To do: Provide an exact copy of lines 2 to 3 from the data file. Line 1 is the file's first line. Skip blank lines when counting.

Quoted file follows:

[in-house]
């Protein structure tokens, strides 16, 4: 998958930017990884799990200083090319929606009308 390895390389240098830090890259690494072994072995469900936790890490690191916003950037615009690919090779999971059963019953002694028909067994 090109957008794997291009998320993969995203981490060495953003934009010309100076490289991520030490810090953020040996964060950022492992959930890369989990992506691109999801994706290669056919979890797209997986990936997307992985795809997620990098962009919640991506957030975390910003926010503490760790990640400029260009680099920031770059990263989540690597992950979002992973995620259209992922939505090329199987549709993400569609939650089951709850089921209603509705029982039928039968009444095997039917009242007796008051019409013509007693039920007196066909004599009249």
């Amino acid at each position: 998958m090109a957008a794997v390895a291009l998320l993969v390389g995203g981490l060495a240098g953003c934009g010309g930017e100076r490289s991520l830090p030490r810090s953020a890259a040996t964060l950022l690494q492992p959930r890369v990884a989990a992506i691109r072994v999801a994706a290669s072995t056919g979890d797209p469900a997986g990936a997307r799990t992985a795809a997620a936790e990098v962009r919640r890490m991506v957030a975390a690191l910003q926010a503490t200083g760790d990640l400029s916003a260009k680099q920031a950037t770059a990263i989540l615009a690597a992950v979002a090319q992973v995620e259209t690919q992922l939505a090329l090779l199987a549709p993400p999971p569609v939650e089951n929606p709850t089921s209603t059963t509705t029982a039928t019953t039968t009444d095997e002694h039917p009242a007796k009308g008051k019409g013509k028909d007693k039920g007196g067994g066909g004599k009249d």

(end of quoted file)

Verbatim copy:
């Protein structure tokens, strides 16, 4: 998958930017990884799990200083090319929606009308 390895390389240098830090890259690494072994072995469900936790890490690191916003950037615009690919090779999971059963019953002694028909067994 090109957008794997291009998320993969995203981490060495953003934009010309100076490289991520030490810090953020040996964060950022492992959930890369989990992506691109999801994706290669056919979890797209997986990936997307992985795809997620990098962009919640991506957030975390910003926010503490760790990640400029260009680099920031770059990263989540690597992950979002992973995620259209992922939505090329199987549709993400569609939650089951709850089921209603509705029982039928039968009444095997039917009242007796008051019409013509007693039920007196066909004599009249």
């Amino acid at each position: 998958m090109a957008a794997v390895a291009l998320l993969v390389g995203g981490l060495a240098g953003c934009g010309g930017e100076r490289s991520l830090p030490r810090s953020a890259a040996t964060l950022l690494q492992p959930r890369v990884a989990a992506i691109r072994v999801a994706a290669s072995t056919g979890d797209p469900a997986g990936a997307r799990t992985a795809a997620a936790e990098v962009r919640r890490m991506v957030a975390a690191l910003q926010a503490t200083g760790d990640l400029s916003a260009k680099q920031a950037t770059a990263i989540l615009a690597a992950v979002a090319q992973v995620e259209t690919q992922l939505a090329l090779l199987a549709p993400p999971p569609v939650e089951n929606p709850t089921s209603t059963t509705t029982a039928t019953t039968t009444d095997e002694h039917p009242a007796k009308g008051k019409g013509k028909d007693k039920g007196g067994g066909g004599k009249d």